My first large-scale event as TK New York (TKNY) was with then-publishing-powerhouse Dennis Publishing which owned Maxim, Stuff, and Blender magazines. “All Access,” as the event was called, incorporated all three magazines into a weekend-long extravaganza at the Borgata Hotel in Atlantic City. The weekend included over 20 different events involving appearances and performances by P. Diddy, Carmen Electra, the cast of [the TV series] Entourage, and many more. Working on this event began an eight-year partnership with Maxim magazine that has brought TKNY to the Super Bowl, the VMAs [MTV’s Video Music Awards], Mardi Gras, and events all over the country.
In 2005, we were in Miami for the VMAs, producing a party for Stuff magazine. Everything was going smoothly until we heard that a hurricane was coming. The party was to take place on the back lawn of a private mansion on Star Island, and it was very difficult to make the decision to move the venue while standing on the back dock in 80-degree sunshine. But the national weather center said Katrina was going to be a big one. Meanwhile, none of our signage arrived because the courier wouldn’t fly to the area, so we found a new vendor in Tampa to reprint everything and had someone drive it down to the event. Two days and a lot of phone calls later, we had our VMA party at the Moore Space in Miami’s Design District. No one was the wiser about all that we’d had to go through to pull it off.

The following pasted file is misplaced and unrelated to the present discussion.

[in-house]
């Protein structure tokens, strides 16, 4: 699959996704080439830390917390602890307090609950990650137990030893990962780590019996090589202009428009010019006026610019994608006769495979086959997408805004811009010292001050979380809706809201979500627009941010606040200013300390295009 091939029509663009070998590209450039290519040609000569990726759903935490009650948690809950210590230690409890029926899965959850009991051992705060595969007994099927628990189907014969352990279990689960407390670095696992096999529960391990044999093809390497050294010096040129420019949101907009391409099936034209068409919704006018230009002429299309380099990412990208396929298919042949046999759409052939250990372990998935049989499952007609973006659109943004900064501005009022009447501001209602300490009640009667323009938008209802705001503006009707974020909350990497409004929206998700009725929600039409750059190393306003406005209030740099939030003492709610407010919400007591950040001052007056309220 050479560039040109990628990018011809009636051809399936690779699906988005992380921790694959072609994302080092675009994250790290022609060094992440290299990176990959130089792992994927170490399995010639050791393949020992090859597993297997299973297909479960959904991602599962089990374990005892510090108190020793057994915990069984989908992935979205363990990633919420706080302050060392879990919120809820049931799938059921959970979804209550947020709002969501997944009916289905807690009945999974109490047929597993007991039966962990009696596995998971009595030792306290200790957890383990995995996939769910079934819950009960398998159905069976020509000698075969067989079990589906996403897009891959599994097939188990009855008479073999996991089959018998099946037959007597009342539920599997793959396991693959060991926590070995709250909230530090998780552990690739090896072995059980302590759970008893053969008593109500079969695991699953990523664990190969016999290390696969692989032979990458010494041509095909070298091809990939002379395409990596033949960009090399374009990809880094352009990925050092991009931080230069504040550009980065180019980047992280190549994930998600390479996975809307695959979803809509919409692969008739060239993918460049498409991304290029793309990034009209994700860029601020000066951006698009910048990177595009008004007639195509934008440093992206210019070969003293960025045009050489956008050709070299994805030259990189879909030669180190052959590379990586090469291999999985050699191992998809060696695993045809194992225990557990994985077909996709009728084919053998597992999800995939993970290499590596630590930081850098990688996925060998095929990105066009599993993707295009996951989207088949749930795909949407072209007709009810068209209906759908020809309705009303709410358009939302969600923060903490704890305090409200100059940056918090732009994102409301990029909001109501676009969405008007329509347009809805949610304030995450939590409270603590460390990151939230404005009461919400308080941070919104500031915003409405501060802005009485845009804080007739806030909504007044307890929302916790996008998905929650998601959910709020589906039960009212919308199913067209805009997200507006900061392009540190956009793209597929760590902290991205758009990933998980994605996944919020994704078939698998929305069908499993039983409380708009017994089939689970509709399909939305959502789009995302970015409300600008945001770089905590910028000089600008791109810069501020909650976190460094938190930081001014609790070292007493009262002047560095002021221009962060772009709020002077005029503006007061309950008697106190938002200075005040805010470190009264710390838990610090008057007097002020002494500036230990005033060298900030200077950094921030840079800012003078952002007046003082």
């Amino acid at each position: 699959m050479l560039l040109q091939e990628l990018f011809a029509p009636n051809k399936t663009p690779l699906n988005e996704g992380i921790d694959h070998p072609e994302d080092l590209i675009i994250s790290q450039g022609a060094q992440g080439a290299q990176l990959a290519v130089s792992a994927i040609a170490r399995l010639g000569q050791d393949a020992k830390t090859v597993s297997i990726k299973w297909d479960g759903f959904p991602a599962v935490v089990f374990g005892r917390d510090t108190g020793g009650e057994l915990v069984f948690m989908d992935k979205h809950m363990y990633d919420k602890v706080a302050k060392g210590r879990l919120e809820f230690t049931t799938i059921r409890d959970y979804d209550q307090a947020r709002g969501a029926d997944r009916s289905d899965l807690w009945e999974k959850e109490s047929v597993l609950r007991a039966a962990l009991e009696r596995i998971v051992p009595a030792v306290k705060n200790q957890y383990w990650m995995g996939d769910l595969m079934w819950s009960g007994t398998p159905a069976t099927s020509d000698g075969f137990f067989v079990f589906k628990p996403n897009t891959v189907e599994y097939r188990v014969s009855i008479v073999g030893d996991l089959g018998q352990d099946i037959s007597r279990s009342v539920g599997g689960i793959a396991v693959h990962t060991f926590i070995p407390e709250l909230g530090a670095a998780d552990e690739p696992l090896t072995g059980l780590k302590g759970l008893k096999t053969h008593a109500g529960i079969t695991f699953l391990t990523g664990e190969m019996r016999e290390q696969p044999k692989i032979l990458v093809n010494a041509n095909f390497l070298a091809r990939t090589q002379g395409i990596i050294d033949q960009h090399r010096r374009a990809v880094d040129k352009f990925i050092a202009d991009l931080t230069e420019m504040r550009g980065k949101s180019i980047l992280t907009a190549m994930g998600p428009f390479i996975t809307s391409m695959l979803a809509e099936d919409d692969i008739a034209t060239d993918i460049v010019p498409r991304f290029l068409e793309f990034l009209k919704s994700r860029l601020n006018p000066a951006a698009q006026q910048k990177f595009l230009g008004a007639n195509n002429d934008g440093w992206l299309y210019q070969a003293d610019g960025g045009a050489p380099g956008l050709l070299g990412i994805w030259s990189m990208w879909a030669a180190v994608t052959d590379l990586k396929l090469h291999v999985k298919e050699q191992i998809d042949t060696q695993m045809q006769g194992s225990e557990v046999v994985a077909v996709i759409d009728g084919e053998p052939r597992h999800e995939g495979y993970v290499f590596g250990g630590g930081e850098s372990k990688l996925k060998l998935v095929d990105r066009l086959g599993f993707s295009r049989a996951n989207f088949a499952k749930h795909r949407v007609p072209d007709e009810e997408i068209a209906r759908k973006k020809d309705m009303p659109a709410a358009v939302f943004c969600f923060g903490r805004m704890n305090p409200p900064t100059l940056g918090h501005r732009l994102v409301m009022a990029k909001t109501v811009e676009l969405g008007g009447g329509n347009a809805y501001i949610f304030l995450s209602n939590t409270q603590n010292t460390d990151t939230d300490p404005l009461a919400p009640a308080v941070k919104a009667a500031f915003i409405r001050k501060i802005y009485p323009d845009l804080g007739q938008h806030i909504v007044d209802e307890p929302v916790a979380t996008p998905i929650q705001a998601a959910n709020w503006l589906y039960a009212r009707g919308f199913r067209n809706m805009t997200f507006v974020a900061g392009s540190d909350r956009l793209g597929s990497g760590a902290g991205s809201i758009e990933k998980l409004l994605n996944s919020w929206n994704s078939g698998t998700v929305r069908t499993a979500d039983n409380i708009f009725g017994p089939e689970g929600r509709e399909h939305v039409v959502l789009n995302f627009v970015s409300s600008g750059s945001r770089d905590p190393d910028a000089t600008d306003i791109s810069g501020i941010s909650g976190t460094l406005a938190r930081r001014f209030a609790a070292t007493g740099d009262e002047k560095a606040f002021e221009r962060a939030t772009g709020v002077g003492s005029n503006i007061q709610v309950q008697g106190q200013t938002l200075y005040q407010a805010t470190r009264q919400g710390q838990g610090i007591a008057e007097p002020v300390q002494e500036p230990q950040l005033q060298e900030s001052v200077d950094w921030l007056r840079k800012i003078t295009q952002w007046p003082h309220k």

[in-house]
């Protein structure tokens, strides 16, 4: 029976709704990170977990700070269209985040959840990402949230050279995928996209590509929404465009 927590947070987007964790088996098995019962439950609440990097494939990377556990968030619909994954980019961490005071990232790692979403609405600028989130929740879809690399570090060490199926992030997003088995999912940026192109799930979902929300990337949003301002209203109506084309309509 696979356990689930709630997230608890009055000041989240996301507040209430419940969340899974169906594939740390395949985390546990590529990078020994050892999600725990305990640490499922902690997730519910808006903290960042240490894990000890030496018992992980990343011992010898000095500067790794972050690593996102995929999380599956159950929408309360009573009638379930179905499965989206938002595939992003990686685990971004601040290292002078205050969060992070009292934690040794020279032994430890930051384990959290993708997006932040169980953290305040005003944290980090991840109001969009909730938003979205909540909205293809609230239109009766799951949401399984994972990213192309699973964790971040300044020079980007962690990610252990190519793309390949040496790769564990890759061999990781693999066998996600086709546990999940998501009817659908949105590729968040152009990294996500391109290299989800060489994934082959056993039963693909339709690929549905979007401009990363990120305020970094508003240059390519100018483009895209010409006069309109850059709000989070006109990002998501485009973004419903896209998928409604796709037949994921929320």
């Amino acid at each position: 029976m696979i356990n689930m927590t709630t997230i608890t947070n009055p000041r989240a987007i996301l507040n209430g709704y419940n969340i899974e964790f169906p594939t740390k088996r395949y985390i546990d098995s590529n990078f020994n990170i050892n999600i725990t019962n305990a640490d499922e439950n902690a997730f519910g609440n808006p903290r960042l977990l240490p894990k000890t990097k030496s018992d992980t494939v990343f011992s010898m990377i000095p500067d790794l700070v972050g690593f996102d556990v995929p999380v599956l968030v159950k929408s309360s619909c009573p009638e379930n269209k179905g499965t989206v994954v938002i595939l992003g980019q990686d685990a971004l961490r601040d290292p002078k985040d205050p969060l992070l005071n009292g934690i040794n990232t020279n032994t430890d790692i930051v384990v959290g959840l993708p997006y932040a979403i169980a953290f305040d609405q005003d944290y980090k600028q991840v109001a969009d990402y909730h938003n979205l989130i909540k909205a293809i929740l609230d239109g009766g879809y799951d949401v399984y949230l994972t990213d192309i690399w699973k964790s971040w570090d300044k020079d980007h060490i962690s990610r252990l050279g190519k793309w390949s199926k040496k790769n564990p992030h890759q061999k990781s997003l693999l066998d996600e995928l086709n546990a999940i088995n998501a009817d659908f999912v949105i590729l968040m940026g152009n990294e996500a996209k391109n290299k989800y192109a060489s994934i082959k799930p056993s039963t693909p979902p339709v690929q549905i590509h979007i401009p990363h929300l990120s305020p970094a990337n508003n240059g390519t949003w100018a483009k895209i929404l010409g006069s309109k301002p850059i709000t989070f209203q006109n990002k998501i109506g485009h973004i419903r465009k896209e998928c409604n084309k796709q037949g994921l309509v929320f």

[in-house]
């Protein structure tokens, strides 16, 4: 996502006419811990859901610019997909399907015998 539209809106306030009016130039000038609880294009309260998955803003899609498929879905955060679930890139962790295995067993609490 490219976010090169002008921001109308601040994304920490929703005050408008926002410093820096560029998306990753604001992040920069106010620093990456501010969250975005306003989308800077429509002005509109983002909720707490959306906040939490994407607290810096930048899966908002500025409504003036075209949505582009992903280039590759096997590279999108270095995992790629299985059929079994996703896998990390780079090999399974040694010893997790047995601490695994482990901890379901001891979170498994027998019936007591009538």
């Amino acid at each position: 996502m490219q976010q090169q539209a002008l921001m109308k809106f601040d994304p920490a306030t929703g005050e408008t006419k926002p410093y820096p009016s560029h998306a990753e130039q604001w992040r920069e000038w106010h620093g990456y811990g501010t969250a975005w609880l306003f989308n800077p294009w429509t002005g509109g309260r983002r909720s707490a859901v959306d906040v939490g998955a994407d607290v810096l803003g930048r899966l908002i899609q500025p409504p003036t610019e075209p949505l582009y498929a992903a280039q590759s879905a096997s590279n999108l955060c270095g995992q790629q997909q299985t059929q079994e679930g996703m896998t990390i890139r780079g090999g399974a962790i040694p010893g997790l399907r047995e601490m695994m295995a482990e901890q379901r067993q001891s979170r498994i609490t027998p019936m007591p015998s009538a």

The Women in the World Summit is the brainchild of Tina Brown, editor-in-chief of Newsweek Daily Beast, and TKNY has been lucky enough to be a part of this event since its inception. It brings together world leaders with ordinary women who are making strides to improve women’s lives in their region. This last year, at Lincoln Center, we honored the work that U.S. Secretary of State Hillary R. Clinton has done to better the lives of women everywhere. Actress Meryl Streep prepared a presentation for the secretary, including her Oscar as a prop (which I got to hand to her from off-stage). Following this tribute and Clinton’s inspiring speech, a young Nepalese woman named Suma performed a song about her life as an indentured servant. It was an incredible moment to witness as the summit came to an end with Suma receiving hugs from Secretary Clinton, Tina Brown, and Meryl Streep.